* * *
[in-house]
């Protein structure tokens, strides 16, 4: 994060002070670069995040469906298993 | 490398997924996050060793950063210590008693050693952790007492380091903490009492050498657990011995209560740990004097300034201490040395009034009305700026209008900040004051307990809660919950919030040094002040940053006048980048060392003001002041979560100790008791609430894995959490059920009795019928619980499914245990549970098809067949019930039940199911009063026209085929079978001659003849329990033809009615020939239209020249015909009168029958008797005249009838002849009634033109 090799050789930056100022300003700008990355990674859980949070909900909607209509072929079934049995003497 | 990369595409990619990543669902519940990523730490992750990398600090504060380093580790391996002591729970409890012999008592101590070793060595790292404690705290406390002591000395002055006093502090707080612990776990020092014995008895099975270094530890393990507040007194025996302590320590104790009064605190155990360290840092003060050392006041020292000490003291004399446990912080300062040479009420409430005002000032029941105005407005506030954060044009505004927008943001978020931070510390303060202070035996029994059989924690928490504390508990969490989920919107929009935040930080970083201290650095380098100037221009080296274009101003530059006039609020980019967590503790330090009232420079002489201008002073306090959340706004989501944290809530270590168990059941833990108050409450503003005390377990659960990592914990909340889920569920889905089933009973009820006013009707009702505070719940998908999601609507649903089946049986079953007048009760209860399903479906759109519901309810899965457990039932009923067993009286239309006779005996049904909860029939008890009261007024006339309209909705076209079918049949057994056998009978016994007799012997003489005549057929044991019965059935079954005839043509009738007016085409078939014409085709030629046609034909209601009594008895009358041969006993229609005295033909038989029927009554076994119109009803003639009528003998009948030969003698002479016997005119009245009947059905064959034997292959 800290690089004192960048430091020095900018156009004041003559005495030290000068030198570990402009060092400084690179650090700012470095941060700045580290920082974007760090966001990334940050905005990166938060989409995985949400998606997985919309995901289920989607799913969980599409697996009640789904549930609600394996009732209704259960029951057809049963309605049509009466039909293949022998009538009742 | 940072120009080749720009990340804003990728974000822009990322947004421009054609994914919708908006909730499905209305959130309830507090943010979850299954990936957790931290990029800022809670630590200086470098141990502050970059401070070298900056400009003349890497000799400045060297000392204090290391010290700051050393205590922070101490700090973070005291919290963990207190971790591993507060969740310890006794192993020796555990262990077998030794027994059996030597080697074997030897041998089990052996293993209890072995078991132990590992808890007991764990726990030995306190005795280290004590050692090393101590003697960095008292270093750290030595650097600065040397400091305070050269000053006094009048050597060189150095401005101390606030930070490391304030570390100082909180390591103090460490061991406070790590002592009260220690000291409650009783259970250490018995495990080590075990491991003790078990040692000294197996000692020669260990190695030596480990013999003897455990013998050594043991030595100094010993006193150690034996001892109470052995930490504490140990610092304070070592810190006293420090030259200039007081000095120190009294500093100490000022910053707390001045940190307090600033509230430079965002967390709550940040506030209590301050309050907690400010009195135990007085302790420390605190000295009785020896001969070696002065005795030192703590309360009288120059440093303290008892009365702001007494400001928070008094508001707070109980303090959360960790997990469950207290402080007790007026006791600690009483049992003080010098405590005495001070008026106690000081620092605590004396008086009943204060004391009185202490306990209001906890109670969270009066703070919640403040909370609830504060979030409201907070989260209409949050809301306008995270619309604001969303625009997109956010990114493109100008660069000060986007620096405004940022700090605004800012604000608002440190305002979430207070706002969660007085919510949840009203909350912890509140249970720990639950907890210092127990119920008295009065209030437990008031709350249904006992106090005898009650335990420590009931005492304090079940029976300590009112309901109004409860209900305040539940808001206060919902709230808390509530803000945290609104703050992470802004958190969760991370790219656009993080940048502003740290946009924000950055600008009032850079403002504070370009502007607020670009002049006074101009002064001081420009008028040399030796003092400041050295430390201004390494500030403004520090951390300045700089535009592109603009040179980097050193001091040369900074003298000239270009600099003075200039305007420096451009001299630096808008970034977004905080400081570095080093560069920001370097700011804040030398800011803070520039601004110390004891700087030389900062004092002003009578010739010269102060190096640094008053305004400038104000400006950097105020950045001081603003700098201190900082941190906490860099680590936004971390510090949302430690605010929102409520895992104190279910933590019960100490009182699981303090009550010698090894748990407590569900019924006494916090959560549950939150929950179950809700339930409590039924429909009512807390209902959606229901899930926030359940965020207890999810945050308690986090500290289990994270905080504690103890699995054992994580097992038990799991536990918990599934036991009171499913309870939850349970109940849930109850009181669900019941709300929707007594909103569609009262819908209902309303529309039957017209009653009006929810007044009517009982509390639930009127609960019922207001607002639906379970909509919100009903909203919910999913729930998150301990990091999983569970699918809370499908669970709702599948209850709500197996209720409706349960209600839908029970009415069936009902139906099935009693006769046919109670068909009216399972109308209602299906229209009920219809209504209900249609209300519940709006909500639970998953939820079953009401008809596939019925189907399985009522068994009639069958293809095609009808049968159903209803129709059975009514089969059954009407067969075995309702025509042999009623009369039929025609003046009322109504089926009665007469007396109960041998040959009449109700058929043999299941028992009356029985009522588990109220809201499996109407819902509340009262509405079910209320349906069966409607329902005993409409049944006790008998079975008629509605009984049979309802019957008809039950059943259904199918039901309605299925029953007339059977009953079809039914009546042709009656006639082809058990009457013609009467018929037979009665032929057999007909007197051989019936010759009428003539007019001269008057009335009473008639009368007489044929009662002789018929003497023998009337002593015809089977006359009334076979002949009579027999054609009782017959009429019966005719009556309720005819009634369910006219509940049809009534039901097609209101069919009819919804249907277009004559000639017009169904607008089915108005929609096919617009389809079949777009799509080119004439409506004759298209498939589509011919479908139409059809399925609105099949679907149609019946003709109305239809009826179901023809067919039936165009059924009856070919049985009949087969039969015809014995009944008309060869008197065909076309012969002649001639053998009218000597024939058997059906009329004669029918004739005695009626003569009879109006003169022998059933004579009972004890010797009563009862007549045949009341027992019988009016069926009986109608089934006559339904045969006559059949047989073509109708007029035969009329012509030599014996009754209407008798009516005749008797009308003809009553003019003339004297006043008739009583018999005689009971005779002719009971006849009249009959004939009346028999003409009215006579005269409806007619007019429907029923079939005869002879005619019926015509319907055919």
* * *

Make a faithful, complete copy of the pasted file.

[in-house]
């Protein structure tokens, strides 16, 4: 994060002070670069995040469906298993 | 490398997924996050060793950063210590008693050693952790007492380091903490009492050498657990011995209560740990004097300034201490040395009034009305700026209008900040004051307990809660919950919030040094002040940053006048980048060392003001002041979560100790008791609430894995959490059920009795019928619980499914245990549970098809067949019930039940199911009063026209085929079978001659003849329990033809009615020939239209020249015909009168029958008797005249009838002849009634033109 090799050789930056100022300003700008990355990674859980949070909900909607209509072929079934049995003497 | 990369595409990619990543669902519940990523730490992750990398600090504060380093580790391996002591729970409890012999008592101590070793060595790292404690705290406390002591000395002055006093502090707080612990776990020092014995008895099975270094530890393990507040007194025996302590320590104790009064605190155990360290840092003060050392006041020292000490003291004399446990912080300062040479009420409430005002000032029941105005407005506030954060044009505004927008943001978020931070510390303060202070035996029994059989924690928490504390508990969490989920919107929009935040930080970083201290650095380098100037221009080296274009101003530059006039609020980019967590503790330090009232420079002489201008002073306090959340706004989501944290809530270590168990059941833990108050409450503003005390377990659960990592914990909340889920569920889905089933009973009820006013009707009702505070719940998908999601609507649903089946049986079953007048009760209860399903479906759109519901309810899965457990039932009923067993009286239309006779005996049904909860029939008890009261007024006339309209909705076209079918049949057994056998009978016994007799012997003489005549057929044991019965059935079954005839043509009738007016085409078939014409085709030629046609034909209601009594008895009358041969006993229609005295033909038989029927009554076994119109009803003639009528003998009948030969003698002479016997005119009245009947059905064959034997292959 800290690089004192960048430091020095900018156009004041003559005495030290000068030198570990402009060092400084690179650090700012470095941060700045580290920082974007760090966001990334940050905005990166938060989409995985949400998606997985919309995901289920989607799913969980599409697996009640789904549930609600394996009732209704259960029951057809049963309605049509009466039909293949022998009538009742 | 940072120009080749720009990340804003990728974000822009990322947004421009054609994914919708908006909730499905209305959130309830507090943010979850299954990936957790931290990029800022809670630590200086470098141990502050970059401070070298900056400009003349890497000799400045060297000392204090290391010290700051050393205590922070101490700090973070005291919290963990207190971790591993507060969740310890006794192993020796555990262990077998030794027994059996030597080697074997030897041998089990052996293993209890072995078991132990590992808890007991764990726990030995306190005795280290004590050692090393101590003697960095008292270093750290030595650097600065040397400091305070050269000053006094009048050597060189150095401005101390606030930070490391304030570390100082909180390591103090460490061991406070790590002592009260220690000291409650009783259970250490018995495990080590075990491991003790078990040692000294197996000692020669260990190695030596480990013999003897455990013998050594043991030595100094010993006193150690034996001892109470052995930490504490140990610092304070070592810190006293420090030259200039007081000095120190009294500093100490000022910053707390001045940190307090600033509230430079965002967390709550940040506030209590301050309050907690400010009195135990007085302790420390605190000295009785020896001969070696002065005795030192703590309360009288120059440093303290008892009365702001007494400001928070008094508001707070109980303090959360960790997990469950207290402080007790007026006791600690009483049992003080010098405590005495001070008026106690000081620092605590004396008086009943204060004391009185202490306990209001906890109670969270009066703070919640403040909370609830504060979030409201907070989260209409949050809301306008995270619309604001969303625009997109956010990114493109100008660069000060986007620096405004940022700090605004800012604000608002440190305002979430207070706002969660007085919510949840009203909350912890509140249970720990639950907890210092127990119920008295009065209030437990008031709350249904006992106090005898009650335990420590009931005492304090079940029976300590009112309901109004409860209900305040539940808001206060919902709230808390509530803000945290609104703050992470802004958190969760991370790219656009993080940048502003740290946009924000950055600008009032850079403002504070370009502007607020670009002049006074101009002064001081420009008028040399030796003092400041050295430390201004390494500030403004520090951390300045700089535009592109603009040179980097050193001091040369900074003298000239270009600099003075200039305007420096451009001299630096808008970034977004905080400081570095080093560069920001370097700011804040030398800011803070520039601004110390004891700087030389900062004092002003009578010739010269102060190096640094008053305004400038104000400006950097105020950045001081603003700098201190900082941190906490860099680590936004971390510090949302430690605010929102409520895992104190279910933590019960100490009182699981303090009550010698090894748990407590569900019924006494916090959560549950939150929950179950809700339930409590039924429909009512807390209902959606229901899930926030359940965020207890999810945050308690986090500290289990994270905080504690103890699995054992994580097992038990799991536990918990599934036991009171499913309870939850349970109940849930109850009181669900019941709300929707007594909103569609009262819908209902309303529309039957017209009653009006929810007044009517009982509390639930009127609960019922207001607002639906379970909509919100009903909203919910999913729930998150301990990091999983569970699918809370499908669970709702599948209850709500197996209720409706349960209600839908029970009415069936009902139906099935009693006769046919109670068909009216399972109308209602299906229209009920219809209504209900249609209300519940709006909500639970998953939820079953009401008809596939019925189907399985009522068994009639069958293809095609009808049968159903209803129709059975009514089969059954009407067969075995309702025509042999009623009369039929025609003046009322109504089926009665007469007396109960041998040959009449109700058929043999299941028992009356029985009522588990109220809201499996109407819902509340009262509405079910209320349906069966409607329902005993409409049944006790008998079975008629509605009984049979309802019957008809039950059943259904199918039901309605299925029953007339059977009953079809039914009546042709009656006639082809058990009457013609009467018929037979009665032929057999007909007197051989019936010759009428003539007019001269008057009335009473008639009368007489044929009662002789018929003497023998009337002593015809089977006359009334076979002949009579027999054609009782017959009429019966005719009556309720005819009634369910006219509940049809009534039901097609209101069919009819919804249907277009004559000639017009169904607008089915108005929609096919617009389809079949777009799509080119004439409506004759298209498939589509011919479908139409059809399925609105099949679907149609019946003709109305239809009826179901023809067919039936165009059924009856070919049985009949087969039969015809014995009944008309060869008197065909076309012969002649001639053998009218000597024939058997059906009329004669029918004739005695009626003569009879109006003169022998059933004579009972004890010797009563009862007549045949009341027992019988009016069926009986109608089934006559339904045969006559059949047989073509109708007029035969009329012509030599014996009754209407008798009516005749008797009308003809009553003019003339004297006043008739009583018999005689009971005779002719009971006849009249009959004939009346028999003409009215006579005269409806007619007019429907029923079939005869002879005619019926015509319907055919």